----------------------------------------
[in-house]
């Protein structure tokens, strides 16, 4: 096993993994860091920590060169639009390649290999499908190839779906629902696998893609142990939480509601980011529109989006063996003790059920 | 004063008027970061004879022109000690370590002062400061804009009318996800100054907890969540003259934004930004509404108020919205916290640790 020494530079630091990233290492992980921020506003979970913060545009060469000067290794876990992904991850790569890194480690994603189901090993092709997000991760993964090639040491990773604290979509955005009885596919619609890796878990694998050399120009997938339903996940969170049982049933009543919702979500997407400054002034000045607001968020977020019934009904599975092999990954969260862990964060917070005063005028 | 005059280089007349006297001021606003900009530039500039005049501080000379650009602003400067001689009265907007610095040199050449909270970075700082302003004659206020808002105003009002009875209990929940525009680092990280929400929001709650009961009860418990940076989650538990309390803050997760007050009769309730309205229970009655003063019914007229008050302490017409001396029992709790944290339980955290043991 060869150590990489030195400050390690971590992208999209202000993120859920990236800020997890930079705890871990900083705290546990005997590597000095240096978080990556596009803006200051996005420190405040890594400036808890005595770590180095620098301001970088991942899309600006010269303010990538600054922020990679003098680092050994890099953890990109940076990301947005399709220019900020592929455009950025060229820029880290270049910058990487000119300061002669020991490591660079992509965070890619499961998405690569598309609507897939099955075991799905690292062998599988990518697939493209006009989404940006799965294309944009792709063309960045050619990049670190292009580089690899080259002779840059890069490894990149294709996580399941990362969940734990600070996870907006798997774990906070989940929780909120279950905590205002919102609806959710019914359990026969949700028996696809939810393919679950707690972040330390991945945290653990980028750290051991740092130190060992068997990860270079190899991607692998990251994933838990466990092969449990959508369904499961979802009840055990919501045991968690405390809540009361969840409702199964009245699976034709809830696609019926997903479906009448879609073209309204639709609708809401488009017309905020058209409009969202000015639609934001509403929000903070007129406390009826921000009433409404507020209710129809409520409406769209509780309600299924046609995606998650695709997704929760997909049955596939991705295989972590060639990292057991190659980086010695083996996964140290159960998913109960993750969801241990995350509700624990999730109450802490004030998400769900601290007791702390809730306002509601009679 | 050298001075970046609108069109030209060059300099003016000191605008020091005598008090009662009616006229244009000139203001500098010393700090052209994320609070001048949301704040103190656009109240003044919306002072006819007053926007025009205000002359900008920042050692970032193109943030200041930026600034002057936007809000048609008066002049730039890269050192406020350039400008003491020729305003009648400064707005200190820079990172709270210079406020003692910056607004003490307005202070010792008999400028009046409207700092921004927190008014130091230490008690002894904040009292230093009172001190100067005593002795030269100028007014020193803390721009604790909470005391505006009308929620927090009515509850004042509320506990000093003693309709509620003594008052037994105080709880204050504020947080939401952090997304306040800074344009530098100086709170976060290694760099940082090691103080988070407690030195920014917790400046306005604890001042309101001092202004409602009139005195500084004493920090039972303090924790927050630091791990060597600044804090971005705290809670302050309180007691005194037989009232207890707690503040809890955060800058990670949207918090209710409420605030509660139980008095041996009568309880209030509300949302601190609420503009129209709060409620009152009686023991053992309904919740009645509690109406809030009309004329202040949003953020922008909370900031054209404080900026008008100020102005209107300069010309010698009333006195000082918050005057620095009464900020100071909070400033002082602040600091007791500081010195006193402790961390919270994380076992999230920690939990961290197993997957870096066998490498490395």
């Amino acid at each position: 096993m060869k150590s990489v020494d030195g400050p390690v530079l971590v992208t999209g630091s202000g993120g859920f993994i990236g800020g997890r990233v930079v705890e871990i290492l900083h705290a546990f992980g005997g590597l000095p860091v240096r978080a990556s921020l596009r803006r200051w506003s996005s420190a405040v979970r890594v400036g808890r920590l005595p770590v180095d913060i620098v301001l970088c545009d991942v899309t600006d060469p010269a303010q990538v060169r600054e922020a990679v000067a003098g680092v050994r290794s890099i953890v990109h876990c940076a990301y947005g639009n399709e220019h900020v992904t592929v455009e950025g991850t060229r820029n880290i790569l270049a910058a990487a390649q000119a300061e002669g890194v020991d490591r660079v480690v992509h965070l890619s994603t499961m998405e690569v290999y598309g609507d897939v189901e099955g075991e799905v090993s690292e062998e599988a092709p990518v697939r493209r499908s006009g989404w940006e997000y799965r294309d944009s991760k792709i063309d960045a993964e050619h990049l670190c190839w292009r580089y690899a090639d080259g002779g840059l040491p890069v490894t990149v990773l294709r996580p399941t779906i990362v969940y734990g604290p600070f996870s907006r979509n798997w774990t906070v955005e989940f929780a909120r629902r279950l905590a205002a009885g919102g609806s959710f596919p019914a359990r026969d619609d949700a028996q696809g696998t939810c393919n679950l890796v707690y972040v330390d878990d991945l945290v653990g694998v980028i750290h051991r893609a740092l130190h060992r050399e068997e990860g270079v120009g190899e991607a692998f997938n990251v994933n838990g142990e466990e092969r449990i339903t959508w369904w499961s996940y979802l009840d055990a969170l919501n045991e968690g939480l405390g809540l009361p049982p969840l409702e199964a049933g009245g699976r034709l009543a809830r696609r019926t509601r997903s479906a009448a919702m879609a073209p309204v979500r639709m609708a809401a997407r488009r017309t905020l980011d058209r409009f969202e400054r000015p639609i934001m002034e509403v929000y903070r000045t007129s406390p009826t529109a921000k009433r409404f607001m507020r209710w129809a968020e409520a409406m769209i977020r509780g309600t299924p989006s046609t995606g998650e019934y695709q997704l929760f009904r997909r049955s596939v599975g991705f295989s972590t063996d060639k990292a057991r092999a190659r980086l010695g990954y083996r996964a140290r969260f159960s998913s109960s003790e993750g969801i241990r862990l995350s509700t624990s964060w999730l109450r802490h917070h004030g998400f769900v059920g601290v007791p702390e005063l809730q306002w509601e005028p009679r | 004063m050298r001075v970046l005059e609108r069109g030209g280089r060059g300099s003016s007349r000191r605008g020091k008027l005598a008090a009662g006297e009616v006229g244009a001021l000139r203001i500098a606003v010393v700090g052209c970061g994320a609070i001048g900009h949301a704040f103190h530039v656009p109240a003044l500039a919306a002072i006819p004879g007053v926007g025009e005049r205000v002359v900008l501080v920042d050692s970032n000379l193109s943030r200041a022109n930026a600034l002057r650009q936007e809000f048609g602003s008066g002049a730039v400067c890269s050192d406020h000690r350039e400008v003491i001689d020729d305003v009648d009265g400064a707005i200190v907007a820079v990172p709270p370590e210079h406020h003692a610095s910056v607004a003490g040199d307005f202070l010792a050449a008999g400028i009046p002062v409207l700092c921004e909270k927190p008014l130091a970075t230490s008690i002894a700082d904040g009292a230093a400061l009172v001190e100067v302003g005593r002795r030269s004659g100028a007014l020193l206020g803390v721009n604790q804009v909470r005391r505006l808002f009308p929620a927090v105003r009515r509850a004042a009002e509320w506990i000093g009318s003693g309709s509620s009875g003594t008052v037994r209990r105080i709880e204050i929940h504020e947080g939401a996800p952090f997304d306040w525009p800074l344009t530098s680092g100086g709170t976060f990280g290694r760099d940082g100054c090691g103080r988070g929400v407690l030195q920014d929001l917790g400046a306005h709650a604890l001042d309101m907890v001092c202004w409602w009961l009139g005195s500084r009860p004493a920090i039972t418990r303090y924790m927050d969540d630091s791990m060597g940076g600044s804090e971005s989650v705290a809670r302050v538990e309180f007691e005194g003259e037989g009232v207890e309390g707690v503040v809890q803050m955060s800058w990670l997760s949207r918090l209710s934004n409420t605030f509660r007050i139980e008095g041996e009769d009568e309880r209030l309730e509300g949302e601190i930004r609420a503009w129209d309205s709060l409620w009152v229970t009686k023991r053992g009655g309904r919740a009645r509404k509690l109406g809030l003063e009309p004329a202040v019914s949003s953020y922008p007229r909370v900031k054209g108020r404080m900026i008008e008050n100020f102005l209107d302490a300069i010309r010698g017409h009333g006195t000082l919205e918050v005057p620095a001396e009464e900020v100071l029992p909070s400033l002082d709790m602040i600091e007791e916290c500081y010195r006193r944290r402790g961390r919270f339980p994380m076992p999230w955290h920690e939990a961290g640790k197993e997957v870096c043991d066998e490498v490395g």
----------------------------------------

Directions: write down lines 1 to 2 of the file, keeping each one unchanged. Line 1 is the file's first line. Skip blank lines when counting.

[in-house]
């Protein structure tokens, strides 16, 4: 096993993994860091920590060169639009390649290999499908190839779906629902696998893609142990939480509601980011529109989006063996003790059920 | 004063008027970061004879022109000690370590002062400061804009009318996800100054907890969540003259934004930004509404108020919205916290640790 020494530079630091990233290492992980921020506003979970913060545009060469000067290794876990992904991850790569890194480690994603189901090993092709997000991760993964090639040491990773604290979509955005009885596919619609890796878990694998050399120009997938339903996940969170049982049933009543919702979500997407400054002034000045607001968020977020019934009904599975092999990954969260862990964060917070005063005028 | 005059280089007349006297001021606003900009530039500039005049501080000379650009602003400067001689009265907007610095040199050449909270970075700082302003004659206020808002105003009002009875209990929940525009680092990280929400929001709650009961009860418990940076989650538990309390803050997760007050009769309730309205229970009655003063019914007229008050302490017409001396029992709790944290339980955290043991 060869150590990489030195400050390690971590992208999209202000993120859920990236800020997890930079705890871990900083705290546990005997590597000095240096978080990556596009803006200051996005420190405040890594400036808890005595770590180095620098301001970088991942899309600006010269303010990538600054922020990679003098680092050994890099953890990109940076990301947005399709220019900020592929455009950025060229820029880290270049910058990487000119300061002669020991490591660079992509965070890619499961998405690569598309609507897939099955075991799905690292062998599988990518697939493209006009989404940006799965294309944009792709063309960045050619990049670190292009580089690899080259002779840059890069490894990149294709996580399941990362969940734990600070996870907006798997774990906070989940929780909120279950905590205002919102609806959710019914359990026969949700028996696809939810393919679950707690972040330390991945945290653990980028750290051991740092130190060992068997990860270079190899991607692998990251994933838990466990092969449990959508369904499961979802009840055990919501045991968690405390809540009361969840409702199964009245699976034709809830696609019926997903479906009448879609073209309204639709609708809401488009017309905020058209409009969202000015639609934001509403929000903070007129406390009826921000009433409404507020209710129809409520409406769209509780309600299924046609995606998650695709997704929760997909049955596939991705295989972590060639990292057991190659980086010695083996996964140290159960998913109960993750969801241990995350509700624990999730109450802490004030998400769900601290007791702390809730306002509601009679 | 050298001075970046609108069109030209060059300099003016000191605008020091005598008090009662009616006229244009000139203001500098010393700090052209994320609070001048949301704040103190656009109240003044919306002072006819007053926007025009205000002359900008920042050692970032193109943030200041930026600034002057936007809000048609008066002049730039890269050192406020350039400008003491020729305003009648400064707005200190820079990172709270210079406020003692910056607004003490307005202070010792008999400028009046409207700092921004927190008014130091230490008690002894904040009292230093009172001190100067005593002795030269100028007014020193803390721009604790909470005391505006009308929620927090009515509850004042509320506990000093003693309709509620003594008052037994105080709880204050504020947080939401952090997304306040800074344009530098100086709170976060290694760099940082090691103080988070407690030195920014917790400046306005604890001042309101001092202004409602009139005195500084004493920090039972303090924790927050630091791990060597600044804090971005705290809670302050309180007691005194037989009232207890707690503040809890955060800058990670949207918090209710409420605030509660139980008095041996009568309880209030509300949302601190609420503009129209709060409620009152009686023991053992309904919740009645509690109406809030009309004329202040949003953020922008909370900031054209404080900026008008100020102005209107300069010309010698009333006195000082918050005057620095009464900020100071909070400033002082602040600091007791500081010195006193402790961390919270994380076992999230920690939990961290197993997957870096066998490498490395």